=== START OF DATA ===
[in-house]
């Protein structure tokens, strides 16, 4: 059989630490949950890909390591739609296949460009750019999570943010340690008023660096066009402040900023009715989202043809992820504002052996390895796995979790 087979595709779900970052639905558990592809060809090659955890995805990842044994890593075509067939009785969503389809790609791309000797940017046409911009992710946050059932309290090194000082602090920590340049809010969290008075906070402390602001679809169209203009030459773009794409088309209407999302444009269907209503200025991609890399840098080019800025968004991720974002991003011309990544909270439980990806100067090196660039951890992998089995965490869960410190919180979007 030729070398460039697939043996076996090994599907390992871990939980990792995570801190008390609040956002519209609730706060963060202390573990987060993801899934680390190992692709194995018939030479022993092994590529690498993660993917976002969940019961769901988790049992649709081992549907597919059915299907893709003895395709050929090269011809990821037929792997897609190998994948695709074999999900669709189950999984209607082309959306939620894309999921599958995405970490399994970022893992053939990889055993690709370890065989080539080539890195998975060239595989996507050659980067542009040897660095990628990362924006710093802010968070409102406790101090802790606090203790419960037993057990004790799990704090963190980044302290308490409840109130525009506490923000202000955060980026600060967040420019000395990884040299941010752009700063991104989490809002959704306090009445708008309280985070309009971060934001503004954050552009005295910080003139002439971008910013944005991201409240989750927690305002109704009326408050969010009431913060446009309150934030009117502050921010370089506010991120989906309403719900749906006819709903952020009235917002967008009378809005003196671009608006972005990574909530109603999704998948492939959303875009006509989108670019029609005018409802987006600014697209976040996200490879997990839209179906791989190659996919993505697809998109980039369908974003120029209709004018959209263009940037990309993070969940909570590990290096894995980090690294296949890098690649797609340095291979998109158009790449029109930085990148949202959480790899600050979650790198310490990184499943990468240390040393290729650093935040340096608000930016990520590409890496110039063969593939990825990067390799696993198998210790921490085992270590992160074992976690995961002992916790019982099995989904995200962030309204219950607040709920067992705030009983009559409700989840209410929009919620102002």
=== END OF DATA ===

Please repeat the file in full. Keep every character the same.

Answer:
[in-house]
């Protein structure tokens, strides 16, 4: 059989630490949950890909390591739609296949460009750019999570943010340690008023660096066009402040900023009715989202043809992820504002052996390895796995979790 087979595709779900970052639905558990592809060809090659955890995805990842044994890593075509067939009785969503389809790609791309000797940017046409911009992710946050059932309290090194000082602090920590340049809010969290008075906070402390602001679809169209203009030459773009794409088309209407999302444009269907209503200025991609890399840098080019800025968004991720974002991003011309990544909270439980990806100067090196660039951890992998089995965490869960410190919180979007 030729070398460039697939043996076996090994599907390992871990939980990792995570801190008390609040956002519209609730706060963060202390573990987060993801899934680390190992692709194995018939030479022993092994590529690498993660993917976002969940019961769901988790049992649709081992549907597919059915299907893709003895395709050929090269011809990821037929792997897609190998994948695709074999999900669709189950999984209607082309959306939620894309999921599958995405970490399994970022893992053939990889055993690709370890065989080539080539890195998975060239595989996507050659980067542009040897660095990628990362924006710093802010968070409102406790101090802790606090203790419960037993057990004790799990704090963190980044302290308490409840109130525009506490923000202000955060980026600060967040420019000395990884040299941010752009700063991104989490809002959704306090009445708008309280985070309009971060934001503004954050552009005295910080003139002439971008910013944005991201409240989750927690305002109704009326408050969010009431913060446009309150934030009117502050921010370089506010991120989906309403719900749906006819709903952020009235917002967008009378809005003196671009608006972005990574909530109603999704998948492939959303875009006509989108670019029609005018409802987006600014697209976040996200490879997990839209179906791989190659996919993505697809998109980039369908974003120029209709004018959209263009940037990309993070969940909570590990290096894995980090690294296949890098690649797609340095291979998109158009790449029109930085990148949202959480790899600050979650790198310490990184499943990468240390040393290729650093935040340096608000930016990520590409890496110039063969593939990825990067390799696993198998210790921490085992270590992160074992976690995961002992916790019982099995989904995200962030309204219950607040709920067992705030009983009559409700989840209410929009919620102002």